Research about wolves that began in Yellowstone National Park has been replicated in an adjacent area, and a growing body of evidence leads scientists to conclude that this historic predator may have an ecological impact far more important than realized in the American West.
A withering stand of aspen in Yellowstone National Park reflect a phenomenon that researchers from Oregon State University believe is now far more widespread - the loss of wolves in the American West leading to the decline of tree and stream ecosystems.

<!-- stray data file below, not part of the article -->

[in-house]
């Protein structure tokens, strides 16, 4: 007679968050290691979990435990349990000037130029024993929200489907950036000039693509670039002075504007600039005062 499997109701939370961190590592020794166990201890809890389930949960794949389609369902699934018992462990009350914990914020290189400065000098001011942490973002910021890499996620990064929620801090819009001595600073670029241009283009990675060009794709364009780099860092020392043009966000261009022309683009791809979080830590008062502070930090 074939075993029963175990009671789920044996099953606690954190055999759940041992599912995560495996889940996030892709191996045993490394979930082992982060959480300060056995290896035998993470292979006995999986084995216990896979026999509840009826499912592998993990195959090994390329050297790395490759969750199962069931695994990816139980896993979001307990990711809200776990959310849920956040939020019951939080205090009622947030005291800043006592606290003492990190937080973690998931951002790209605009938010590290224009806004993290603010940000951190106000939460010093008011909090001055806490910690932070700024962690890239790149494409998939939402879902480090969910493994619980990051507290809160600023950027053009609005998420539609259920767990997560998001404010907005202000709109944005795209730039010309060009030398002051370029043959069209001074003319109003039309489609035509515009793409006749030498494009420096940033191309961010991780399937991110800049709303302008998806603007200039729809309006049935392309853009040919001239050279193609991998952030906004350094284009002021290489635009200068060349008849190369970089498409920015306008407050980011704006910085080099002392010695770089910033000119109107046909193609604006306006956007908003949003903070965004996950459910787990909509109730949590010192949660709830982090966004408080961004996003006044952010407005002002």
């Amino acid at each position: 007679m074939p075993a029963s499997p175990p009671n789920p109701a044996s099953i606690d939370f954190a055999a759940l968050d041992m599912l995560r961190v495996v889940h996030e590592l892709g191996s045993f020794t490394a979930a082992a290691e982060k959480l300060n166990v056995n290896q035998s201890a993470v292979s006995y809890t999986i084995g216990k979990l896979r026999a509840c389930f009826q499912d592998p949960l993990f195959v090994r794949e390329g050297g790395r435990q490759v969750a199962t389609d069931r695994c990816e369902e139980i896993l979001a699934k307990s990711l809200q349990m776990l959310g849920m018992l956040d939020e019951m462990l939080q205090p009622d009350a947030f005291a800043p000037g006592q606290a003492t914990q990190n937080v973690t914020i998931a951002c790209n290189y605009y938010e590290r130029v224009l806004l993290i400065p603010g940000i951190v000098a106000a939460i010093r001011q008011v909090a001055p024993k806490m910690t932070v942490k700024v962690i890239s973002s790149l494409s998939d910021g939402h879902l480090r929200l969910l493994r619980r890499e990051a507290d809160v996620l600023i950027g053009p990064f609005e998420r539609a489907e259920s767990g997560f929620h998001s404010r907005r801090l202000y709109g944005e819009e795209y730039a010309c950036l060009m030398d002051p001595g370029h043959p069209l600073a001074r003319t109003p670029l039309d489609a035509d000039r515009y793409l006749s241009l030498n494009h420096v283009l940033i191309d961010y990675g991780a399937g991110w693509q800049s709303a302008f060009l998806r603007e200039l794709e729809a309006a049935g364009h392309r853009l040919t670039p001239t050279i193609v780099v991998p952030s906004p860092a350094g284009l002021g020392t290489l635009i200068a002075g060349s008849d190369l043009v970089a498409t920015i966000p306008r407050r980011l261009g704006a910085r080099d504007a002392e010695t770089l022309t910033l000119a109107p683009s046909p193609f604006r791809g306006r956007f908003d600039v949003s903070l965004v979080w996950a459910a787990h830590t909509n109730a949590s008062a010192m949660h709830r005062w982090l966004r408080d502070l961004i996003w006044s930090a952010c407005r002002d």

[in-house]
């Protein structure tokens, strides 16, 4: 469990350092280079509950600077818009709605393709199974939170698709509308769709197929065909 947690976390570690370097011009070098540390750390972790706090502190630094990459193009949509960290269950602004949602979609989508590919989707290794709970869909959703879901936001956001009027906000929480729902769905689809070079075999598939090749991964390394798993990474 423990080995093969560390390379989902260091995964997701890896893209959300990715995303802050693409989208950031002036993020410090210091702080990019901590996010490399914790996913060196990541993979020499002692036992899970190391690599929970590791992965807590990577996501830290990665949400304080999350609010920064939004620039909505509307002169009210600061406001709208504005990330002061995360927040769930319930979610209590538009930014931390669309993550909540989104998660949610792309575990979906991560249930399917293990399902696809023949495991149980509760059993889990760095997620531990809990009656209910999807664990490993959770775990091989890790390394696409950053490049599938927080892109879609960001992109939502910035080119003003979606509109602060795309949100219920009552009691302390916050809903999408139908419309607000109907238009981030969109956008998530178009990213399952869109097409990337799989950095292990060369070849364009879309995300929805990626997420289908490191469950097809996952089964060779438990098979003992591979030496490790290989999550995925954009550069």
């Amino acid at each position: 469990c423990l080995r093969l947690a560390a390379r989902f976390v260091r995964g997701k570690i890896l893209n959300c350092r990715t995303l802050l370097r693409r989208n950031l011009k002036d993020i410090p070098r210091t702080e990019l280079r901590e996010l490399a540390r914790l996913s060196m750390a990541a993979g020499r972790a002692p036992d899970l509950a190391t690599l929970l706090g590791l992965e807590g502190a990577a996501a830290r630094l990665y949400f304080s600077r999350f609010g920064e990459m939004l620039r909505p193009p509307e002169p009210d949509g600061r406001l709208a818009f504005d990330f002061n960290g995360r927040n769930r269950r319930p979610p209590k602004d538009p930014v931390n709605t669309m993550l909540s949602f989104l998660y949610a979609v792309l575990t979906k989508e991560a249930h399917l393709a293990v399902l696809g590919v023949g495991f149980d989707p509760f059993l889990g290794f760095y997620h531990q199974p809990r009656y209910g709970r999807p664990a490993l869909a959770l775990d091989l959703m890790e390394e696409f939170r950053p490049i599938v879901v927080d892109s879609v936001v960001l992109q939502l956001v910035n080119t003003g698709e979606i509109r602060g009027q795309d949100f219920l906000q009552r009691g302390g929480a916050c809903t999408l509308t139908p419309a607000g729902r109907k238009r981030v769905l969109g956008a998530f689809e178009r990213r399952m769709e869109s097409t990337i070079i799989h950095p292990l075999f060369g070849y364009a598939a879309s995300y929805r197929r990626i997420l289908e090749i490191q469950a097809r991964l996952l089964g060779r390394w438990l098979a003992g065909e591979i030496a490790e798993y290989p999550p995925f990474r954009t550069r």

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The near extinction of the gray wolf across most of the West in the past century now appears to have removed the natural element of "fear" from these ecosystems. It has triggered a cascade of ecological effects on everything from elk populations to beaver, birds, fish, and even stream systems - and helped lead directly to the collapsing health of aspen and some other tree species and vegetation.
Robert Beschta | EurekAlert!
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